The antitrust suit that the state of New York filed against Intel Corp. today, coupled with previous antitrust actions and lawsuits targeting the chip maker, could give rivals like Advanced Micro Devices Inc. room to pick up some steam in the processor business.
New York Attorney General Andrew Cuomo today filed a federal antitrust lawsuit alleging that Intel threatened computer makers, made payoffs and engaged in a "worldwide, systematic campaign of illegal conduct."
Some analysts said the New York lawsuit is just one more log on the legal pile for Intel, which already is bogged down with pending class-action lawsuits and antitrust actions in South Korea, Europe, the U.S. and Japan. Intel's legal problems could be creating a huge drag on a company that's forced to constantly fend off attacks from the likes of AMD and Nvidia Corp. in a hot microchip market, they added.
"This is a huge resource and time drain for them," said Dan Olds, an analyst at Gabriel Consulting Group Inc. "The discovery and defense process is going to take a huge amount of time away from the company."
"It makes Intel appear weaker and makes OEMs less concerned about retaliation for using AMD's offerings," added Enderle. "Certainly, though the chip market tends to move relatively slowly and Global Foundries [AMD's minority-owned chip manufacturing arm] isn't yet large enough to go head to head with Intel, this clearly works to AMD's advantage. An image campaign would resonate now and this will give AMD a lot of visibility. Generally, AMD should win more of the really close calls."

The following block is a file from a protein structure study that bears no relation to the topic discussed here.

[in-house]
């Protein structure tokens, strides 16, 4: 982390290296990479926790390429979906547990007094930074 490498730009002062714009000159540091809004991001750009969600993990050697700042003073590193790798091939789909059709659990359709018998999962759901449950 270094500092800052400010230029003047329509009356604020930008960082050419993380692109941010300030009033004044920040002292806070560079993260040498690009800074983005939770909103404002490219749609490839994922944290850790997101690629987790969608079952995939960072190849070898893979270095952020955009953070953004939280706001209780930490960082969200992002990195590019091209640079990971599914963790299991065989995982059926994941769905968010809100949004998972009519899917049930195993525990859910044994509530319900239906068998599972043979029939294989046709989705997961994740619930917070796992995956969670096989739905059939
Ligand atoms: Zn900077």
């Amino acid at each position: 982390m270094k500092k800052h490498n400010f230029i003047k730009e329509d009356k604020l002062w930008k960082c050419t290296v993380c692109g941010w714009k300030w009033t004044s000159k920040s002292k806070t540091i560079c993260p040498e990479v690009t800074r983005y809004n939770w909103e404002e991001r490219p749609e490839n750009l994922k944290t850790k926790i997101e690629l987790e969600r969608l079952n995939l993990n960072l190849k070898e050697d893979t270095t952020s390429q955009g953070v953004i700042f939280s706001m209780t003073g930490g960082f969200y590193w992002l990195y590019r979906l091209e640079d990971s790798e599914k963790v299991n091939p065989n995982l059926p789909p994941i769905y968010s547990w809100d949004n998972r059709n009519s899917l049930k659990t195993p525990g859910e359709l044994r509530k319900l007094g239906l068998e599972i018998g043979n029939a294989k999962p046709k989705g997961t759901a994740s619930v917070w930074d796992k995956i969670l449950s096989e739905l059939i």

However, both Enderle and Olds did add that Intel's technology remains ahead of competing offerings from AMD and other companies, and that's very important to most users. Even though Intel may have legal troubles, the depth, breadth and performance advantages of its processor lines make AMD's job difficult.
Analysts were also quick to note that the New York lawsuit may be more about officials seeking the limelight or a financial settlement for the state than it is about beating down an antitrust player.
"New York is piling on Intel by pushing its own action. The state of New York doesn't have any special standing or hasn't been particularly damaged by any alleged Intel conduct. However, it is an opportunity to get some press attention and maybe even a big settlement from Intel," said Olds. "Intel has the resources to buy lawyers by the metric ton, and they're going be needing plenty of them over the next several years."
The charges in the New York suit are similar to those included in a federal antitrust lawsuit AMD filed against Intel in 2005, said Chuck Mulloy, an Intel spokesman. That suit is expected to go to trial next spring.
"This is the same case, just repackaged," Mulloy said. "We disagree with the New York attorney general. Neither consumers, who have consistently benefited from lower prices and increased innovation, nor justice are being served by the decision to file a case now. Intel will defend itself."
Mulloy said Intel is currently preparing for a pretrial conference related to the AMD lawsuit that's set for mid-December. "If we prevail there, then I think we will be fine," he added.